8. 8. Where are we Headed? • Advance the product while retaining customers  No advancment = loss of customers  Changes to abrupt = loss of customers • How?  Keep it compatible where reasonable  Change incrementally  Make moving to new technology easy • Porting guide or Porting tool  If you make them change or port: MAKE IT WORTH IT!!! • Clear improvements they can sell or show Goals
  9. 9. Where are we Headed? • Grow the Smalltalk community • How?  Improve the product  Smalltalk Advocacy  Embrace new technology like Seaside  Web Velocity  Get the product in developers hands (NC) Goals
  10. 10. • Customers • Internally  Engineering  Star Team  Sales • Smalltalk Community  Active, engaged, and often opinionated users Where does product input come from? Where are we Headed?
  11. 11. • Fix, Refine or Replace • Added or new functionality • Removal  Debt reduction • Innovation  A Smalltalk tradition  Lead the field 9 for ’09 The Next Product Cycle ideas list What are we Asking?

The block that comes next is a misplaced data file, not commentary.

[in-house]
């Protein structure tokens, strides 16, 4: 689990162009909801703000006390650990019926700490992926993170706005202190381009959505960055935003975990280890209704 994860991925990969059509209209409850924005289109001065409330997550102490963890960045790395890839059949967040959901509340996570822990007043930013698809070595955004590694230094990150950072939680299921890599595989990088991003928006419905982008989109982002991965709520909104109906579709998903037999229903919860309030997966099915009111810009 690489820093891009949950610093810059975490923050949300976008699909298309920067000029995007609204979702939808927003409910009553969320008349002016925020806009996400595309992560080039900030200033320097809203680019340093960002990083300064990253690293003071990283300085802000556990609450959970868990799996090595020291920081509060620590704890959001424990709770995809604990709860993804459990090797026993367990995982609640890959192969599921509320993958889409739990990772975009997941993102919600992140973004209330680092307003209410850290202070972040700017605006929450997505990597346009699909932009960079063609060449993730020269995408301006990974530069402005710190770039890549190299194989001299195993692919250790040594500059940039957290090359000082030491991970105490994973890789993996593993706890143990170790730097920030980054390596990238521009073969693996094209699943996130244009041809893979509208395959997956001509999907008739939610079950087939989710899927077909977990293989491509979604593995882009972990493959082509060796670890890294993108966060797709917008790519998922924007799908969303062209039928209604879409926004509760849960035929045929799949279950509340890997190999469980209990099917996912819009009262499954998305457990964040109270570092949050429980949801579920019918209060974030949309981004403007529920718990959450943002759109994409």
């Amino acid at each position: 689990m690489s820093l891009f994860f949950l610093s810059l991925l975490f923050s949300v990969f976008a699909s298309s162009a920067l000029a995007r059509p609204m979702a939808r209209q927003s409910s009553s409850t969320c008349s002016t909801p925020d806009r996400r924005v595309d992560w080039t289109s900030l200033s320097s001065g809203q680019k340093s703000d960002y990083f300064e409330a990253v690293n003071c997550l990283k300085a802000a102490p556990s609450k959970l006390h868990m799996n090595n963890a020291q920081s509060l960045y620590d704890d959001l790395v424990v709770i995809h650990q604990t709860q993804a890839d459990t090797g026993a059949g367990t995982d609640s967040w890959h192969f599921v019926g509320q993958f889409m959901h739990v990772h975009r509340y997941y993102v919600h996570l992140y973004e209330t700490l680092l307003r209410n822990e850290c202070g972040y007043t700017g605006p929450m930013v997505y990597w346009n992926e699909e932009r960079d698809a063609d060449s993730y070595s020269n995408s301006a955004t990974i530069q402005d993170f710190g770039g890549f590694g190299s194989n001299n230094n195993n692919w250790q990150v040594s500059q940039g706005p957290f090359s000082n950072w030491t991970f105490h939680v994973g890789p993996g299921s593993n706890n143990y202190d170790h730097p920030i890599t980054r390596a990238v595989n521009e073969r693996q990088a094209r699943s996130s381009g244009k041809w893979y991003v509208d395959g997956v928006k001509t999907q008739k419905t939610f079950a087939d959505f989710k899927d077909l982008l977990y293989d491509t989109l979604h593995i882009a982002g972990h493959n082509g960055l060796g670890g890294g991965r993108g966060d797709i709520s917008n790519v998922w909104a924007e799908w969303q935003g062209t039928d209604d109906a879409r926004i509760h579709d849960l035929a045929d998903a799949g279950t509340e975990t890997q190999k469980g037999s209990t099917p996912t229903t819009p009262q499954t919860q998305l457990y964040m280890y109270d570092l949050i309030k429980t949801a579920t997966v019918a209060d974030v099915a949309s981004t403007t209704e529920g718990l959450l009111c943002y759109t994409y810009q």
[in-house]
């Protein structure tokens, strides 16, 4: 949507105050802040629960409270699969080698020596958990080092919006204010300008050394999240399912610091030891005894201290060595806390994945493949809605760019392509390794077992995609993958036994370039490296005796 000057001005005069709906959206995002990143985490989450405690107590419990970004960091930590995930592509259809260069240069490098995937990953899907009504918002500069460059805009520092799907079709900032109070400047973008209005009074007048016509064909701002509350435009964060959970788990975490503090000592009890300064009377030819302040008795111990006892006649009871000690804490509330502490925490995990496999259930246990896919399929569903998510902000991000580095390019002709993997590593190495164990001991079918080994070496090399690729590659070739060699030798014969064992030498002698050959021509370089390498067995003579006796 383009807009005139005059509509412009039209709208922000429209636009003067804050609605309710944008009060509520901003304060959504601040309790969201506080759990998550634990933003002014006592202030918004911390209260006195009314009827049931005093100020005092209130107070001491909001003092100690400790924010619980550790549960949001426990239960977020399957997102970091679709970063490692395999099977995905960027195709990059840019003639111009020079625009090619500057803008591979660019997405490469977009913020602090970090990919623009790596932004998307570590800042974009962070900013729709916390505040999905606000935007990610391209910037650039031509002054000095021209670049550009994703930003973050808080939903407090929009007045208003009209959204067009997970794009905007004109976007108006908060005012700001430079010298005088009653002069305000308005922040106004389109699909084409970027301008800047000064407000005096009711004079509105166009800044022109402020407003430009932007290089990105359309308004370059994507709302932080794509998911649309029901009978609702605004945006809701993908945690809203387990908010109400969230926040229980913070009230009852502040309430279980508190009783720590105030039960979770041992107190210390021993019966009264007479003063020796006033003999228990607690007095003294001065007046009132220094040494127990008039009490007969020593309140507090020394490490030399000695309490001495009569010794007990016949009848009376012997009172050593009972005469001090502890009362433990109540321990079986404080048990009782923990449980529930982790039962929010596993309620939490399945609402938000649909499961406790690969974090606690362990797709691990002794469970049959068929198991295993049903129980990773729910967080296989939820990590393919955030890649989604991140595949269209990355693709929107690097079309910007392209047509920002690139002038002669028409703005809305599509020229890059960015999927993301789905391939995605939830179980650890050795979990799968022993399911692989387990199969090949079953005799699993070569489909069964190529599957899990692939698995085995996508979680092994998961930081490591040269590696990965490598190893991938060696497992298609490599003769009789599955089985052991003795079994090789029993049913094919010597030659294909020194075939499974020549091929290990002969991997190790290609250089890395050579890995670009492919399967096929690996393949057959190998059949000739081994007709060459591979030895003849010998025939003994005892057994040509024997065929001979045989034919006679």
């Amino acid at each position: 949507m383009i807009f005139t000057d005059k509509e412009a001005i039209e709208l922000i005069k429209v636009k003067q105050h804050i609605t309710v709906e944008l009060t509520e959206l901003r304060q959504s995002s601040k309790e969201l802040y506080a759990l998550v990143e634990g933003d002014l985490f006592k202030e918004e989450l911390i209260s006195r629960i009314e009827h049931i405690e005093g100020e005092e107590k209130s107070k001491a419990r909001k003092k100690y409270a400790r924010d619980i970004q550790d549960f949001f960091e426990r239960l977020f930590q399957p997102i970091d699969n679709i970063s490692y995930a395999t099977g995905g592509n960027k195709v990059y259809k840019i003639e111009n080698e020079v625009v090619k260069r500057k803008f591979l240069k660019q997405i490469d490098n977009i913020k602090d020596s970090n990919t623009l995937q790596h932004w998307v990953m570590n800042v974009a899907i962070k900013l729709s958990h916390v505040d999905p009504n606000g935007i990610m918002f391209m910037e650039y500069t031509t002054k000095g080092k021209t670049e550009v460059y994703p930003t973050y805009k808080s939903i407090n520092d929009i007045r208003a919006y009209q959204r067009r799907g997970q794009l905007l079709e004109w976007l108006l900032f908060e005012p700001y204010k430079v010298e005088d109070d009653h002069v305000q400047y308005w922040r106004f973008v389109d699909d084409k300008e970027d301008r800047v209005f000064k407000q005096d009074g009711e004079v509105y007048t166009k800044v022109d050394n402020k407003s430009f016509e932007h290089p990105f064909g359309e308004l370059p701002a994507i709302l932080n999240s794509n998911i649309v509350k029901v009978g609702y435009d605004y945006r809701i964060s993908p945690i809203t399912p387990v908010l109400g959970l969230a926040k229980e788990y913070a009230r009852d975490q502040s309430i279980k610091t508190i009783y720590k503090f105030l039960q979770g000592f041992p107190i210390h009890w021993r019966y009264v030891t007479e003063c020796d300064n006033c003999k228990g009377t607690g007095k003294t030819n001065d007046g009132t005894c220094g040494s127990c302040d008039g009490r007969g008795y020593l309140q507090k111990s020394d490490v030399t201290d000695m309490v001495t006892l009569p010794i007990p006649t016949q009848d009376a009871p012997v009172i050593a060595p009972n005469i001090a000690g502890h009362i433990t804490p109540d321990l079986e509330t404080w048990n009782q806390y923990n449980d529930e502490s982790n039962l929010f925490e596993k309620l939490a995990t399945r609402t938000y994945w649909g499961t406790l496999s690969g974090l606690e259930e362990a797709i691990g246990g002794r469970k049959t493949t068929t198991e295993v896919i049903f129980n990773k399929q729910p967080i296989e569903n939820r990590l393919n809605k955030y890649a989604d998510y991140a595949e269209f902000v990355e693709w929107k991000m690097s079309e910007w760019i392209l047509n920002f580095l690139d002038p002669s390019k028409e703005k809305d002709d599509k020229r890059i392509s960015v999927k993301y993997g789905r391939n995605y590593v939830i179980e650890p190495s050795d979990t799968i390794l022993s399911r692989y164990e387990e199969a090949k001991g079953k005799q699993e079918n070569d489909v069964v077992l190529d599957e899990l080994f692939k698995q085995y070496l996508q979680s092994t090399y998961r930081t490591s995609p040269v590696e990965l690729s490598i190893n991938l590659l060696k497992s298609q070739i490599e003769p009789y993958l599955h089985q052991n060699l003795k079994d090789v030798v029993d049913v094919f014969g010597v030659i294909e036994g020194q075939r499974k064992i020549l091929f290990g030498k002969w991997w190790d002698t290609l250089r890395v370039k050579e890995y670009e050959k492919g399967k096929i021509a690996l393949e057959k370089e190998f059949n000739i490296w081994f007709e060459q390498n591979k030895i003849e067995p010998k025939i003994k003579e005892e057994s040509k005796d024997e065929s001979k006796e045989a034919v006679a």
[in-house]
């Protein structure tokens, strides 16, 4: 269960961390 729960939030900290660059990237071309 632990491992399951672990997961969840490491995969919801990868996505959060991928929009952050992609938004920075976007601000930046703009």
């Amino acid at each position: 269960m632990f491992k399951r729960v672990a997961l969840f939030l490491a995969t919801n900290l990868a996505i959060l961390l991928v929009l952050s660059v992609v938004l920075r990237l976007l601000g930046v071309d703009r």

12. 12. Make it look Modern What did they tell us? • It looks old – fix it  PM note: We need more than baby steps • Common to both  VisualWorks  ObjectStudio8
  13. 13. Make Store work better in large installations What did they tell us? • Store  Performance  Merge  Configuration management • Sometimes faster to load from scratch than update
  14. 14. Fonts What did they tell us? • Font system is dated, inflexible, and in some cases: broken • Choices, sizing, specifying, matching • More capable rendering
  15. 15. Internationalization What did they tell us? • Needs of several large customers  Need more than tiny steps  Researching CLDR based solution discussed • (CLDR - Common Locale Data Repository )